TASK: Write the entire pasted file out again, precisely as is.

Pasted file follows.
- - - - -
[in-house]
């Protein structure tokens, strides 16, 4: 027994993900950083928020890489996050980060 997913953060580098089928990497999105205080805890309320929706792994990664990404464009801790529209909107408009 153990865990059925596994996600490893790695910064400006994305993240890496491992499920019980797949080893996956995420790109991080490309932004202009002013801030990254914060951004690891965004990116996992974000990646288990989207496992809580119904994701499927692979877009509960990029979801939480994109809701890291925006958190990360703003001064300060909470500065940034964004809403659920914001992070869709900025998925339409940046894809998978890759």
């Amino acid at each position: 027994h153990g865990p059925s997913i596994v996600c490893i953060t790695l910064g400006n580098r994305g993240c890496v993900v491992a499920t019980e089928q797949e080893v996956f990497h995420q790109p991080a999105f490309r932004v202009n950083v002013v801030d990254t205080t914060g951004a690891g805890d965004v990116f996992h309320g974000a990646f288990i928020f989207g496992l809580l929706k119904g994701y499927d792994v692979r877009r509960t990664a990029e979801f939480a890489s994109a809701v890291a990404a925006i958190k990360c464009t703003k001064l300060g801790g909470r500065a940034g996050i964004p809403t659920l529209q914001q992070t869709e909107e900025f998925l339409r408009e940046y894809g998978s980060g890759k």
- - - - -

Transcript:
[in-house]
């Protein structure tokens, strides 16, 4: 027994993900950083928020890489996050980060 997913953060580098089928990497999105205080805890309320929706792994990664990404464009801790529209909107408009 153990865990059925596994996600490893790695910064400006994305993240890496491992499920019980797949080893996956995420790109991080490309932004202009002013801030990254914060951004690891965004990116996992974000990646288990989207496992809580119904994701499927692979877009509960990029979801939480994109809701890291925006958190990360703003001064300060909470500065940034964004809403659920914001992070869709900025998925339409940046894809998978890759």
């Amino acid at each position: 027994h153990g865990p059925s997913i596994v996600c490893i953060t790695l910064g400006n580098r994305g993240c890496v993900v491992a499920t019980e089928q797949e080893v996956f990497h995420q790109p991080a999105f490309r932004v202009n950083v002013v801030d990254t205080t914060g951004a690891g805890d965004v990116f996992h309320g974000a990646f288990i928020f989207g496992l809580l929706k119904g994701y499927d792994v692979r877009r509960t990664a990029e979801f939480a890489s994109a809701v890291a990404a925006i958190k990360c464009t703003k001064l300060g801790g909470r500065a940034g996050i964004p809403t659920l529209q914001q992070t869709e909107e900025f998925l339409r408009e940046y894809g998978s980060g890759k």